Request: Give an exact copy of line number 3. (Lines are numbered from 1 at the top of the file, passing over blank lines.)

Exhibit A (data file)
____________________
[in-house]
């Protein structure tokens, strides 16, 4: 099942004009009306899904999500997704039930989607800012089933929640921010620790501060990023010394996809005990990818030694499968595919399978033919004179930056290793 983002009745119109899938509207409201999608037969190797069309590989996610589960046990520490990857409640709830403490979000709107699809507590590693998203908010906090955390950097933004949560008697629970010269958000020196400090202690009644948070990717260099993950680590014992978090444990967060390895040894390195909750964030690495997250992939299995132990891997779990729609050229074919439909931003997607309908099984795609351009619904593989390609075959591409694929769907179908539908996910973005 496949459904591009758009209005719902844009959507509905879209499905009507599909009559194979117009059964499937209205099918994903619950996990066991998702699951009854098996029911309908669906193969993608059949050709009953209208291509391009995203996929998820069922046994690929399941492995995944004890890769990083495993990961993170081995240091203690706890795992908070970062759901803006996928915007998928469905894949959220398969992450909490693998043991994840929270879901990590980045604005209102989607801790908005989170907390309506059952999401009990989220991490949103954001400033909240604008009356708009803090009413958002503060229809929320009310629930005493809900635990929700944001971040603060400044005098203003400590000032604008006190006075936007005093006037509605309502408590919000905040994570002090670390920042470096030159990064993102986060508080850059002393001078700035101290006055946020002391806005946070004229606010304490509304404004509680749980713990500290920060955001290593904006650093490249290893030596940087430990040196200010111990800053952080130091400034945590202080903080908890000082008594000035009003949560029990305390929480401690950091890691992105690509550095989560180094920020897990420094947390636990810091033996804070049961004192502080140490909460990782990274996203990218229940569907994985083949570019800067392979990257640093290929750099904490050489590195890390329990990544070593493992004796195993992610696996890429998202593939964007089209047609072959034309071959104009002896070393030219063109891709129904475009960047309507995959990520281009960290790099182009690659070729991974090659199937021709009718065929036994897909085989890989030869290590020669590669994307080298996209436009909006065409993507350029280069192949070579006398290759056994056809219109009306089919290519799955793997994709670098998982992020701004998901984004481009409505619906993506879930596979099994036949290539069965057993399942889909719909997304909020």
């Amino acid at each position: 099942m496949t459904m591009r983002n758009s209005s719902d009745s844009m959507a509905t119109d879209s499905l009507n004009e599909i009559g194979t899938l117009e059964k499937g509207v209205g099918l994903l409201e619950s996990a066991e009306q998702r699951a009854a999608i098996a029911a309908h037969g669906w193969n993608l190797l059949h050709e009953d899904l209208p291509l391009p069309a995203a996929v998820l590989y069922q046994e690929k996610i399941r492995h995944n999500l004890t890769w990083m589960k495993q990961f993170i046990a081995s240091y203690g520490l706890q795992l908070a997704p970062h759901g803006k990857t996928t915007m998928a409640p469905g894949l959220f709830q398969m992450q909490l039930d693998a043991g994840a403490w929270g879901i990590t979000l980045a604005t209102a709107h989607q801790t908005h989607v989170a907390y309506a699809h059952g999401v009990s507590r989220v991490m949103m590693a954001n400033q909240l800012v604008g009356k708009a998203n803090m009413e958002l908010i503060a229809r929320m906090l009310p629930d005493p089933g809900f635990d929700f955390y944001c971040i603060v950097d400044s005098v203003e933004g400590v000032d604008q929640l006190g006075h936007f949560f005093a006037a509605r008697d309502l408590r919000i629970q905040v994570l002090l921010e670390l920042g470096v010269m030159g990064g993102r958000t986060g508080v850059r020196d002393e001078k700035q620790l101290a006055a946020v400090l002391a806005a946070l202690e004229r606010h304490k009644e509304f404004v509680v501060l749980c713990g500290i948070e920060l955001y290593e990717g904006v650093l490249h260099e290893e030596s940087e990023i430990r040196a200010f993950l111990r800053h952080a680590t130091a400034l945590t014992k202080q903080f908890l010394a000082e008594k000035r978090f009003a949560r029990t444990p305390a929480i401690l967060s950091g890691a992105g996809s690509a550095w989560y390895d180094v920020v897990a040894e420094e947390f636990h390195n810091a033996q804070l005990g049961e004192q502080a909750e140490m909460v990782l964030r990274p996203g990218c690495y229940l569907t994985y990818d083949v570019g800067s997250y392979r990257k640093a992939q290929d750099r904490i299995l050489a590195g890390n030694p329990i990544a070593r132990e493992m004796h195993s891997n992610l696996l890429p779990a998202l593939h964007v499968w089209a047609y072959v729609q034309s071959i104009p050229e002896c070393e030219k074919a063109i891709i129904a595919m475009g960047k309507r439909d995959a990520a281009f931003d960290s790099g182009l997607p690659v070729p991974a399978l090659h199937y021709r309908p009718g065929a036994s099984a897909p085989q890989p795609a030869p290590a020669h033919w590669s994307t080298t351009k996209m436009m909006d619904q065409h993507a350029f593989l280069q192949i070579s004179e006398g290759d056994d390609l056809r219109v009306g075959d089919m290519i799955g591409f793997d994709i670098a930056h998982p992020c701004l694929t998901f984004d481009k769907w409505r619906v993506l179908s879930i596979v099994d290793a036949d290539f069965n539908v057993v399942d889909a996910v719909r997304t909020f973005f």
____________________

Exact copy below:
């Amino acid at each position: 099942m496949t459904m591009r983002n758009s209005s719902d009745s844009m959507a509905t119109d879209s499905l009507n004009e599909i009559g194979t899938l117009e059964k499937g509207v209205g099918l994903l409201e619950s996990a066991e009306q998702r699951a009854a999608i098996a029911a309908h037969g669906w193969n993608l190797l059949h050709e009953d899904l209208p291509l391009p069309a995203a996929v998820l590989y069922q046994e690929k996610i399941r492995h995944n999500l004890t890769w990083m589960k495993q990961f993170i046990a081995s240091y203690g520490l706890q795992l908070a997704p970062h759901g803006k990857t996928t915007m998928a409640p469905g894949l959220f709830q398969m992450q909490l039930d693998a043991g994840a403490w929270g879901i990590t979000l980045a604005t209102a709107h989607q801790t908005h989607v989170a907390y309506a699809h059952g999401v009990s507590r989220v991490m949103m590693a954001n400033q909240l800012v604008g009356k708009a998203n803090m009413e958002l908010i503060a229809r929320m906090l009310p629930d005493p089933g809900f635990d929700f955390y944001c971040i603060v950097d400044s005098v203003e933004g400590v000032d604008q929640l006190g006075h936007f949560f005093a006037a509605r008697d309502l408590r919000i629970q905040v994570l002090l921010e670390l920042g470096v010269m030159g990064g993102r958000t986060g508080v850059r020196d002393e001078k700035q620790l101290a006055a946020v400090l002391a806005a946070l202690e004229r606010h304490k009644e509304f404004v509680v501060l749980c713990g500290i948070e920060l955001y290593e990717g904006v650093l490249h260099e290893e030596s940087e990023i430990r040196a200010f993950l111990r800053h952080a680590t130091a400034l945590t014992k202080q903080f908890l010394a000082e008594k000035r978090f009003a949560r029990t444990p305390a929480i401690l967060s950091g890691a992105g996809s690509a550095w989560y390895d180094v920020v897990a040894e420094e947390f636990h390195n810091a033996q804070l005990g049961e004192q502080a909750e140490m909460v990782l964030r990274p996203g990218c690495y229940l569907t994985y990818d083949v570019g800067s997250y392979r990257k640093a992939q290929d750099r904490i299995l050489a590195g890390n030694p329990i990544a070593r132990e493992m004796h195993s891997n992610l696996l890429p779990a998202l593939h964007v499968w089209a047609y072959v729609q034309s071959i104009p050229e002896c070393e030219k074919a063109i891709i129904a595919m475009g960047k309507r439909d995959a990520a281009f931003d960290s790099g182009l997607p690659v070729p991974a399978l090659h199937y021709r309908p009718g065929a036994s099984a897909p085989q890989p795609a030869p290590a020669h033919w590669s994307t080298t351009k996209m436009m909006d619904q065409h993507a350029f593989l280069q192949i070579s004179e006398g290759d056994d390609l056809r219109v009306g075959d089919m290519i799955g591409f793997d994709i670098a930056h998982p992020c701004l694929t998901f984004d481009k769907w409505r619906v993506l179908s879930i596979v099994d290793a036949d290539f069965n539908v057993v399942d889909a996910v719909r997304t909020f973005f």